Our Joiners Pearl Hide
Glue is no longer available.
in the near future we will have two powdered versions
of Hide Glue
One is ideal for furniture,
restoration, gesso, decorative finishes, etc.
The other is
specifically suited for Luthiers and other instrument makers.
below for a bit more info.
We are currently working on packaging and
price for the new glues
The following is an extract
Handbook, written by Neil Ellis
Most modern glues are not able to re-bond to
other glues or for that matter to themselves so clean
timber to timber contact is a must, especially when
working on the restoration of furniture.
Hide glue on the other hand will reglue to
old hide glue and form a good strong bond to boot. This
doesn't mean that you need not clean out the joint before reglueing, but you do not have to put in quite as much
work as the old glue can be mostly removed with hot water
and a rag without damage to the joint. The new glue will
then bond to the residue that remains in the joint and is
already keyed into the timber.
comes in a powder or pearl form and is mixed weight for
weight with water. ie 100grams of powder is mixed with
100grams of water. (I prefer to use rain water) This is
left to soak for a short time, it will shell up during
this time as the glue soaks up the water. It is then
heated in a double boiler until it melts and kept at a
constant temperature around 80 degrees Celsius. The glue
should resemble a thick broth when it is ready for use.
glue on to both joints and press them together using a
clamp. The new glue will melt the old remaining glue in
the joint and form a new bond. You will have to work
fairly quickly as the glue sets or rather jells very
fast, especially in cold weather. The setting time can be
retarded with the addition of a little extra water or by
warming the joint prior to applying the glue.
plus for hide glue is its speed in setting. Because it
works so fast it is some times not necessary to use
clamps to hold a piece. In some instances you will find
the addition of glue blocks to the back of a joint will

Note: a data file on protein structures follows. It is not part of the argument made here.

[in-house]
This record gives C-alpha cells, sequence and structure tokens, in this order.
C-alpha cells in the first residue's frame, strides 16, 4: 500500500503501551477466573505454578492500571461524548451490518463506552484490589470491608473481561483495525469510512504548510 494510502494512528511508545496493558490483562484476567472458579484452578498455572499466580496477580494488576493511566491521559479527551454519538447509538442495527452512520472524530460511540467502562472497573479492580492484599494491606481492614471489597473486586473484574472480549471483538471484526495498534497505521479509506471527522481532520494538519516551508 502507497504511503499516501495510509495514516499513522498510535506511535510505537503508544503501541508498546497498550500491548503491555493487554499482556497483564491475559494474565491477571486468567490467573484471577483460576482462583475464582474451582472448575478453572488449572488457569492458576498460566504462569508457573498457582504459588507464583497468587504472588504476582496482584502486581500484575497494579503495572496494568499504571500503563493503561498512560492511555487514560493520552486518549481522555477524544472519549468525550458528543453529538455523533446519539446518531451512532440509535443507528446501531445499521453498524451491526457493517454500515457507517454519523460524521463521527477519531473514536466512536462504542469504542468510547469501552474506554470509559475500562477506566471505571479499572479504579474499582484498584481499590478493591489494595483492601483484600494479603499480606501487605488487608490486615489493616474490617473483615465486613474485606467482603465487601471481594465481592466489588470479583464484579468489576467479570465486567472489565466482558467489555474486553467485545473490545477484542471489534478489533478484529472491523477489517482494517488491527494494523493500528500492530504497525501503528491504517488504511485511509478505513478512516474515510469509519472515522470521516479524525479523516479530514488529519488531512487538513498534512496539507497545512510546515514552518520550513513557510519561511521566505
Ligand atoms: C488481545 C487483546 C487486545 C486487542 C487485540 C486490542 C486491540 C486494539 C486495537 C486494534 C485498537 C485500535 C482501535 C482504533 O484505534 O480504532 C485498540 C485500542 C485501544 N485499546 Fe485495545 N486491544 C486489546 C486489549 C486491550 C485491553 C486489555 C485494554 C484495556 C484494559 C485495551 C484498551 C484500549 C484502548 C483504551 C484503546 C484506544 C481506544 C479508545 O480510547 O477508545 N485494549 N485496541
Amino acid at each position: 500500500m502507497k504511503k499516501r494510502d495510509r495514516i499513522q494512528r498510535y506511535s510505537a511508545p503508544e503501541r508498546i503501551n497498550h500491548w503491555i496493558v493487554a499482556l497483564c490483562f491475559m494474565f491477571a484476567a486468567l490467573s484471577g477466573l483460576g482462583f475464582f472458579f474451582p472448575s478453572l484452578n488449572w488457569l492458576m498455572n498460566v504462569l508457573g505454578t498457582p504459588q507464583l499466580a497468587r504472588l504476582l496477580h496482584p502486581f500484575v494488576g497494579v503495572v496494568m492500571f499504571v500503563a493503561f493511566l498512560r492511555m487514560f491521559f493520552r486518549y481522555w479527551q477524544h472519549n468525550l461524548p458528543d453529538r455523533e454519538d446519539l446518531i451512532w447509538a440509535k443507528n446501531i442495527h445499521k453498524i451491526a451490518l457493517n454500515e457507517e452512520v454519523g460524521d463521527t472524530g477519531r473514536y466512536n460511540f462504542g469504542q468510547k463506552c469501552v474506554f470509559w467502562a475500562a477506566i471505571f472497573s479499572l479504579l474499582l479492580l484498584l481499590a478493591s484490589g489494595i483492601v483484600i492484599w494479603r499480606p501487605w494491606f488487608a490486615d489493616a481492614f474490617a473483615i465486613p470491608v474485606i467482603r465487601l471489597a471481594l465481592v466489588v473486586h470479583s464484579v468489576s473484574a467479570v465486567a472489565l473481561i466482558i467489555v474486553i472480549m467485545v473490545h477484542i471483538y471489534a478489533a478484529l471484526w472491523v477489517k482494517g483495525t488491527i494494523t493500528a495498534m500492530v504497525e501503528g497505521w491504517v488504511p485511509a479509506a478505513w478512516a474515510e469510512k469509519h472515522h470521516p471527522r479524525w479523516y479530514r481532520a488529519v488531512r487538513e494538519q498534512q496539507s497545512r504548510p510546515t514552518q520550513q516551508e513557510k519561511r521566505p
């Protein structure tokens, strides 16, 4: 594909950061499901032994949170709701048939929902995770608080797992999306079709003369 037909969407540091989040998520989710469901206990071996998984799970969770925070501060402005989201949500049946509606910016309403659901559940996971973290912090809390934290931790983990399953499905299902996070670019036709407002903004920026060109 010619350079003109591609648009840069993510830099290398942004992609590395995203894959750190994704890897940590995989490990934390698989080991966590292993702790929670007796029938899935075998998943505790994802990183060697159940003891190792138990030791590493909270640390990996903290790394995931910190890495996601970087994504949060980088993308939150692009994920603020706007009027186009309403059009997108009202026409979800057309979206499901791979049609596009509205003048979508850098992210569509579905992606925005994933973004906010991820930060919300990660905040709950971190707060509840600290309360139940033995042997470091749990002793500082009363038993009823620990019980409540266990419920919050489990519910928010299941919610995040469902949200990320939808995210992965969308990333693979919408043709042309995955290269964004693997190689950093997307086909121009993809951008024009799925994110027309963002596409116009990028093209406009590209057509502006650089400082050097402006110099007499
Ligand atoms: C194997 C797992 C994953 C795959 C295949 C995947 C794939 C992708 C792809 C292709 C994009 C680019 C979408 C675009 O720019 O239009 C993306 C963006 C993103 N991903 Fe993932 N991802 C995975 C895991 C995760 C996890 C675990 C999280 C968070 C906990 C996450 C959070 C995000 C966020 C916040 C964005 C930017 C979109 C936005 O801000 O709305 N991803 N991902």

strengthen and hold the piece together making for an
easier and stronger repair.
blocks are small pieces of timber usually triangle
shaped. These are used to lend extra support to a joint
especially on corner joints. Glue is painted on the two
right angled faces, the block is placed in position and
then slowly but firmly rubbed up and down until the glue
starts to grab and the block can no longer be moved
freely. These blocks have many applications in
ON HIDE GLUE
type of glue is still reasonably easy to get though you
may have to send for it by mail. I keep a supply of it on
hand at the school for students use and for sale. See add
& suppliers list at end of book.
The two main types of
hide glue are:
Pearl glue - small hard beads which
should be soaked for a little while in their own weight
of water before being heated. Unfortunately this is no longer available
glue - is a powdered form of the above.It
used to be harder
to get for woodworkers but we will shortly have a supply of two (new
to us) different strengths as mentioned above.
One is ideal for furniture, restoration, gesso, decorative
finishes, general gluing, glass chipping and more.
The other is specifically suited for musical instrument
makers, luthiers (stringed instruments)
woodwind and others.
as the name suggests is an animal bi-product. Basically
it is a gelatine made from the processed hides and bones
of animals. Recycled horse and cow etc. It has one minor
flaw and that is the fact that it has a rather
distinctive odour which to some is pleasent whilst to others it's not very pleasing
on the nose.Even worse when it's ben left for a week or so.
HEATING THE GLUE
Before hide glue can be used it must be heated
to around 80oC, this is traditionally done in
a glue pot which is in fact a double boiler. Electric
versions of these are available today with thermostatic
control. They are however rather expensive (well in
excess of $100). There are alternatives. I purchased a
second-hand, thermostatic controlled, electric
baby-bottle warmer for $4 from a Trash & Treasure
Market. This is just the right size to hold an empty
100gm glass coffee jar. This jar in turn will hold enough
glue to do a rather large gluing up job.
If I need
to do a lot of gluing, eg. to veneer a table top or a
complete set of dining chairs etc. I would use my large
glue pot. You can make something similar by using a
plastic honey bucket and suspending it inside a large
Ovaltine or similar tin, cut a hole in the lid of the
honey bucket and put your glue brush through it, this
will help to stop the glue from drying out and skinning
on the top.
Diagram shows a honey bucket suspended in
an Ovaltine tin.
the glue in your makeshift glue pot pour boiling water
into the tin then put the bucket containing the glue in
and stir the glue constantly for about 5 minutes or until
it has all become liquid. The glue should then be at
about 80oC and ready for use. Alternatively
you can place the tin into an electric frying-pan which
has an inch (25mm) or so water in the bottom and keep it
at approximately 80OC for a longer period of
Hide glue can also be mixed with talc or calcium
carbonate (chalk powder) to make gesso. This is
traditionally used as a base upon which to apply gold
leaf, however it can also be used in a number of
decorative finishes as well as a grain filler on open
See the page on